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Igor Medeiros <> writes:
> i tried print(lpeg.match(lpeg.P(lua), code)) but it prints just the index
> of first character after the match or nil if the match does not occur

Of course a grammar without any actions is just a "matcher".

So you need to add some actions to the grammar to actually do
something more.  In LPEG, every pattern has a sort of "return value",
called its "captures", and you can use special pattern types (see the
LPEG homepage[*] for a concise summary) to modify/filter capture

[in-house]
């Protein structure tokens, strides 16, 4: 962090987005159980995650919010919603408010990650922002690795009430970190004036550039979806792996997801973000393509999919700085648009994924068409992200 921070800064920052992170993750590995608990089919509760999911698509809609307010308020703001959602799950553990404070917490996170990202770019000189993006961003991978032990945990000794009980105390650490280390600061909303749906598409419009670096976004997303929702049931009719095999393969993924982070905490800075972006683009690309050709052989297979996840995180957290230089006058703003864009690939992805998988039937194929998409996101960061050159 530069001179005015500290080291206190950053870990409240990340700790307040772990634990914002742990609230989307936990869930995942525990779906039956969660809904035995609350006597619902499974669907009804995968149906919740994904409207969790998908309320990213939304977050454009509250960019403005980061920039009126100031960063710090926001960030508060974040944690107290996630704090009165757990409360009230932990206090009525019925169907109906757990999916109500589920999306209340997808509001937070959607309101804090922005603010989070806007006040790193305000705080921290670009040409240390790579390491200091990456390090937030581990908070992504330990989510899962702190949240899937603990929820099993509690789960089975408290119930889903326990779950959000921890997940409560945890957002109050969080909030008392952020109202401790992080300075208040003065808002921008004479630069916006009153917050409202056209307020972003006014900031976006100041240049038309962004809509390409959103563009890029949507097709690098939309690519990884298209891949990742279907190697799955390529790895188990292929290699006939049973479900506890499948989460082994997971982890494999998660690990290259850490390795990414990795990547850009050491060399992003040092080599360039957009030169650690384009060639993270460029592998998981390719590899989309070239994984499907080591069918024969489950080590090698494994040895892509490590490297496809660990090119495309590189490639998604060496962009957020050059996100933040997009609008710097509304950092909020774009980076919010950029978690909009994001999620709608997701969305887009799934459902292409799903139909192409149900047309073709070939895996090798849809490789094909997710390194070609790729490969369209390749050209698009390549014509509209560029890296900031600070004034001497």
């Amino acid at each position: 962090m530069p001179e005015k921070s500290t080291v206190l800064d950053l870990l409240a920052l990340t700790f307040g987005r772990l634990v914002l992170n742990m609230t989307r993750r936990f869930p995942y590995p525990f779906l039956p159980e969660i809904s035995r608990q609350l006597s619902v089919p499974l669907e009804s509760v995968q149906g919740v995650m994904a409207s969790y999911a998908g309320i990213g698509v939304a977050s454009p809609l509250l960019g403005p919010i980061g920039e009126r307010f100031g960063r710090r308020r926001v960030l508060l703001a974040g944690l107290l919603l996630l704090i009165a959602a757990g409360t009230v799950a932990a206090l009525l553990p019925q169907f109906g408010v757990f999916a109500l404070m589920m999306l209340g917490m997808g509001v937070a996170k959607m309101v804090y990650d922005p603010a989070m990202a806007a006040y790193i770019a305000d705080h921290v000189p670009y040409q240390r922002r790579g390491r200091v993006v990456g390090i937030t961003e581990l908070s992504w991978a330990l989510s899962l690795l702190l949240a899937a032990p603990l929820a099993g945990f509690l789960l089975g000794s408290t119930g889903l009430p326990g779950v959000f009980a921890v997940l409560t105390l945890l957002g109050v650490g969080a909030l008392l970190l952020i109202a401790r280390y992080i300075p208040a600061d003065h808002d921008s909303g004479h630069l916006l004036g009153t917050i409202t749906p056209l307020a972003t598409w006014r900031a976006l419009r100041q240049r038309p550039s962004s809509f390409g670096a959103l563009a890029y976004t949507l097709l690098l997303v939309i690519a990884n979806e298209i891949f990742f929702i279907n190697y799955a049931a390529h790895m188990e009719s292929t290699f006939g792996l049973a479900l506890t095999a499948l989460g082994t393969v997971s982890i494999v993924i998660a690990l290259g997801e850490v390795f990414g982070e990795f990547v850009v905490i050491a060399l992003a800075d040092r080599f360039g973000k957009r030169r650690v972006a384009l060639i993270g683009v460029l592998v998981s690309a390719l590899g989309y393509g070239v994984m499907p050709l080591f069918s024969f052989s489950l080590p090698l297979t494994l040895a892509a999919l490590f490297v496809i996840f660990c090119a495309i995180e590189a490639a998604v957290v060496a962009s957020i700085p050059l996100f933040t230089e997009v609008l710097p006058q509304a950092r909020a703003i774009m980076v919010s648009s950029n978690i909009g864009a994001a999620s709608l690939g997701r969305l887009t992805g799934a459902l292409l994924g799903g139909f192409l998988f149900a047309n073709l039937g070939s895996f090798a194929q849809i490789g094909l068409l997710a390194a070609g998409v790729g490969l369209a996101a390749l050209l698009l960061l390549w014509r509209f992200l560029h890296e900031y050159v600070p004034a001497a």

In cases where you really want lpeg.match to return the value your
looking for, you can just add a capture around the particular sub-rule
you're interested in, and then let that percolate up.

But in more complicated parsing tasks, often  you want to record the
result via side-effect, which can be easily accomplished using
function captures, e.g. "rule / function".



`There are more things in heaven and earth, Horatio,
 Than are dreamt of in your philosophy.'